Annexing Our Kingdoms

A Series on Rediscovering the Life God Wants for Us Now

Part 22 – Life on the Rock

Matthew 7:24-29


Rev. Jeff Chapman ~ July 9, 2006 ~ Faith Presbyterian Church




Do you remember where you were on October 17, 1989?   I’ll never forget.


I was at a convention, gathered with hundreds of other church youth leaders, in the ballroom of the Hyatt Hotel near the San Francisco Airport.  We were right in the middle of a seminar entitled, “Dealing with Crisis”.  The speaker, this seasoned youth pastor from Colorado, was talking to us about how we could best work with people during times of trouble and catastrophe.  Little did we know that we were about to have an incredible object lesson.   


Without warning, mid-way through the seminar, the entire hotel began to shudder.  I remember that it looked like there were waves were running through the walls of the ballroom.  Ceiling tiles crashed down around us.  To me, it felt as if a giant had picked up the entire hotel and was shaking it to see what might fall out.  As the earthquake continued, my friend and I tried to duck into a doorway.  And I honestly remember thinking that the roof was coming down and that my life was about to end.


63 people died in the Loma Prieta earthquake that day.  Another 4000 were injured.  Over 100,000 buildings around the Bay Area were damaged.   The Hyatt Hotel at the airport was one of those buildings.  In fact, it took workers two years of re-construction before the hotel could re-open for business.


However, though the damage was extensive, the hotel didn’t fall, the roof didn’t crash down.  Even though it had been built on landfill, on a part of the peninsula that used to be water but was filled in with dirt to make more real estate, some really smart people had worked extremely hard to make sure that the foundation of that building was designed in such a way so that if a giant ever picked it up and shook it, it wouldn’t fall.  


I don’t remember if the seminar leader had actually included this as part of his presentation that day, but I know I walked away with the important lesson that there is nothing more critical during times of crisis and catastrophe than a solid foundation.


Since that time I have never been able to read the passage we are about to read together without thinking of those few terrifying seconds. 


At the end of the Sermon on the Mount, after Jesus has laid out what it means to be a follower of his in this life, he uses one very clear image – the image of foundations - to bring everything home.  Listen to what he says:


Everyone then who hears these words of mine and acts on them will be like a wise man who built his house on rock. The rain fell, the floods came, and the winds blew and beat on that house, but it did not fall, because it had been founded on rock. And everyone who hears these words of mine and does not act on them will be like a foolish man who built his house on sand. The rain fell, and the floods came, and the winds blew and beat against that house, and it fell—and great was its fall!”

Now when Jesus had finished saying these things, the crowds were astounded at his teaching, for he taught them as one having authority, and not as their scribes.




Everybody is building a house in life.  Every person you know is taking the resources they have been given – time, relationships, material things, abilities, beliefs – every person you know is taking these things and trying to build something out of the life they have been given.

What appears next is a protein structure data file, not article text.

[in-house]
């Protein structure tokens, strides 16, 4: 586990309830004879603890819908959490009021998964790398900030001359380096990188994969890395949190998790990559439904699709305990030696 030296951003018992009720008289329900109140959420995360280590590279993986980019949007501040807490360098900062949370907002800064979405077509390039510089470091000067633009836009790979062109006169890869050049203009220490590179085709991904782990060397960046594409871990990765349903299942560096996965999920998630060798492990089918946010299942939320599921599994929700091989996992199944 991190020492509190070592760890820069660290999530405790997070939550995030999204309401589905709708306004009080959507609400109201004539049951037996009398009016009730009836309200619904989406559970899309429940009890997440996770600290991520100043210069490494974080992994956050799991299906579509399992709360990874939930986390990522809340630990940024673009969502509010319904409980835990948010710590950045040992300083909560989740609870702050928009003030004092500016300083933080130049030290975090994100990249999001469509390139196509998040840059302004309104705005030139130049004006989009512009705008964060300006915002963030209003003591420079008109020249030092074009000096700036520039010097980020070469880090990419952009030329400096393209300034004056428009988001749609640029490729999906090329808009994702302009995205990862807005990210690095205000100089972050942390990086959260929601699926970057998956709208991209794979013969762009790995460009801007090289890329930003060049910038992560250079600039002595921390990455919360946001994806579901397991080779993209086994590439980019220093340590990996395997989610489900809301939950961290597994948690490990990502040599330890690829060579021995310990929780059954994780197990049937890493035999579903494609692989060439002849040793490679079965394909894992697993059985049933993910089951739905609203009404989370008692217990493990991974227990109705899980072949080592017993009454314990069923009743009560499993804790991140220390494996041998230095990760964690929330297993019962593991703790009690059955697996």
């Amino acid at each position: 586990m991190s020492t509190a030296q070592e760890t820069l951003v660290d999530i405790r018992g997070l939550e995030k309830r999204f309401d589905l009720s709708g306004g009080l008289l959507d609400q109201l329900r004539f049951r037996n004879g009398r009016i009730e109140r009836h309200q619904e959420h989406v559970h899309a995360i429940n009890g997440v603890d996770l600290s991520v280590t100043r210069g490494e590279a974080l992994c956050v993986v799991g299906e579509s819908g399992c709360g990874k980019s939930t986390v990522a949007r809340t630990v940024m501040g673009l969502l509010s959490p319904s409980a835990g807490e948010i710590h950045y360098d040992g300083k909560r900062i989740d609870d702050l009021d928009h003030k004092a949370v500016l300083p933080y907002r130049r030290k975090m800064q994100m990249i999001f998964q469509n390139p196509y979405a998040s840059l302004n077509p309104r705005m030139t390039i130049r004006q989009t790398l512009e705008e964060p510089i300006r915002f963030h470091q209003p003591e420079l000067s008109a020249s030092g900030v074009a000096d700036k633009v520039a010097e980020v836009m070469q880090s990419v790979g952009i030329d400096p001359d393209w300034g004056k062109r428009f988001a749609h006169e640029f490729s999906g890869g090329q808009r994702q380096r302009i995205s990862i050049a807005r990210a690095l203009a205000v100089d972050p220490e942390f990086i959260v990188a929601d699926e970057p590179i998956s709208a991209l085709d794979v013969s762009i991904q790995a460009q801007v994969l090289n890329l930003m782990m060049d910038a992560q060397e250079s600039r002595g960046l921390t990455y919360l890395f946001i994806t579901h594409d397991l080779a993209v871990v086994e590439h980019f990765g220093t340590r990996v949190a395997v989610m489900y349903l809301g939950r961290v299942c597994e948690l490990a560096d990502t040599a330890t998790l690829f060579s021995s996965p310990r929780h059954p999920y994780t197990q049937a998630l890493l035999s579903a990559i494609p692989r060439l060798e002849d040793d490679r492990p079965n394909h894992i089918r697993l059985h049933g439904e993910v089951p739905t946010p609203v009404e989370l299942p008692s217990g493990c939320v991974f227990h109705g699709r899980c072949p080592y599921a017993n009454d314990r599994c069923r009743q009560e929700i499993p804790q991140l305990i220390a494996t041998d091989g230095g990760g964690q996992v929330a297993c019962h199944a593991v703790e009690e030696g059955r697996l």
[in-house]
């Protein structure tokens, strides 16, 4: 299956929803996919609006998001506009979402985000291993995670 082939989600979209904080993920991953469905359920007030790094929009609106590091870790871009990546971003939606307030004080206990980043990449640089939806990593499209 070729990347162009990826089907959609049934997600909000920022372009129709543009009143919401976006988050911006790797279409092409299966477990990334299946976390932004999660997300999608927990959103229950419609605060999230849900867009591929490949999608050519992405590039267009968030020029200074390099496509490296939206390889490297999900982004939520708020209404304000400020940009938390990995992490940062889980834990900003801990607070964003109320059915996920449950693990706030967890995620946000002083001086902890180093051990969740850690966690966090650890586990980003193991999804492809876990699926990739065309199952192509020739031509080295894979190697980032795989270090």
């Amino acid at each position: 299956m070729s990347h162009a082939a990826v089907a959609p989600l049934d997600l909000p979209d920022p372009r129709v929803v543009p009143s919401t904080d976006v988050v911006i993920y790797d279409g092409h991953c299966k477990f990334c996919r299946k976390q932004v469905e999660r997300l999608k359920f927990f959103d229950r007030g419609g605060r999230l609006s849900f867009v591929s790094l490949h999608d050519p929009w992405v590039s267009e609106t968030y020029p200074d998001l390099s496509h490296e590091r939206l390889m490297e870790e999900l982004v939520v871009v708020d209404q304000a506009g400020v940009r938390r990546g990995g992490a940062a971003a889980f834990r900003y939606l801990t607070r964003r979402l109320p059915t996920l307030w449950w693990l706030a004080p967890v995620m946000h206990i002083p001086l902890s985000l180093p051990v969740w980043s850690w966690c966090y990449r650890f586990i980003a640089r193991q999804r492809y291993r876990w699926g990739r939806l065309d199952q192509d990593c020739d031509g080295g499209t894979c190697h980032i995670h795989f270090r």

Do you know what I mean when I say that?  Do you understand that ultimately, each of us wants our lives to count for something.  We want to make our mark.  We want to build a life that, in some way, will endure, will have significance.


But we know this isn’t guaranteed.  I think all of us know this.  Because we know that there are storms in life which will come along with the potential to knock the whole house down.  Do you know what I mean when I say that storms will come into your life and beat against your house?  Most of us, I know, have already weathered more than a few of these storms. 


I have this image in my mind of the Atlantic seaboard, maybe somewhere along the South Carolina coastline.  And I picture standing there on the porch of some beautiful beach house on a spectacularly clear day.  It’s warm, and there’s a breeze, and the children are playing in the surf.  And standing on that porch, you can see how one might imagine in that setting that there is nothing in the world that could ever disrupt that scene.  But experience and wisdom know better.  Anybody who’s been around that beach awhile knows that the radar will sooner or later pick up a storm brewing somewhere out at sea, maybe more than one storm.  And in time, those storms will make land fall.  And those storms will beat against that beach house, maybe with hurricane force wind.  And it will be a moment of truth.


Everybody in life is building a house.  Everybody is trying to construct something lasting and significant with their lives.   But it’s also true that everybody is going to face some storms.  No matter where you build your house – and by the way, it doesn’t matter if you are a Christian or not - sooner or later, an earthquake, or a hurricane, or a flood, a tornado is going to come and beat against your house.  Sooner or later, illness, or age, or loss, or pain, or betrayal, or despair, or doubt, and certainly, in the end, death, is going to come and beat against your life. Nobody on this planet lives a storm-free life.  Nobody.


And when the storms come, that’s the moment of truth for the house.  That’s the moment of truth.




The message Jesus gives here is for church folks.  I don’t think he’s talking here to people who have never heard of him.  He’s addressing people like you and me, people who sit in churches on Sundays, people who have had the chance in life to hear about the life and teachings of Jesus Christ. 


And the message Jesus has for us here is not very complicated.  It’s pretty simple, really.  You’re building your house.  The storms are coming.  Everything, he says, - everything! -  depends on your foundation.  In the construction of the house of your life, there is nothing more important than the foundation.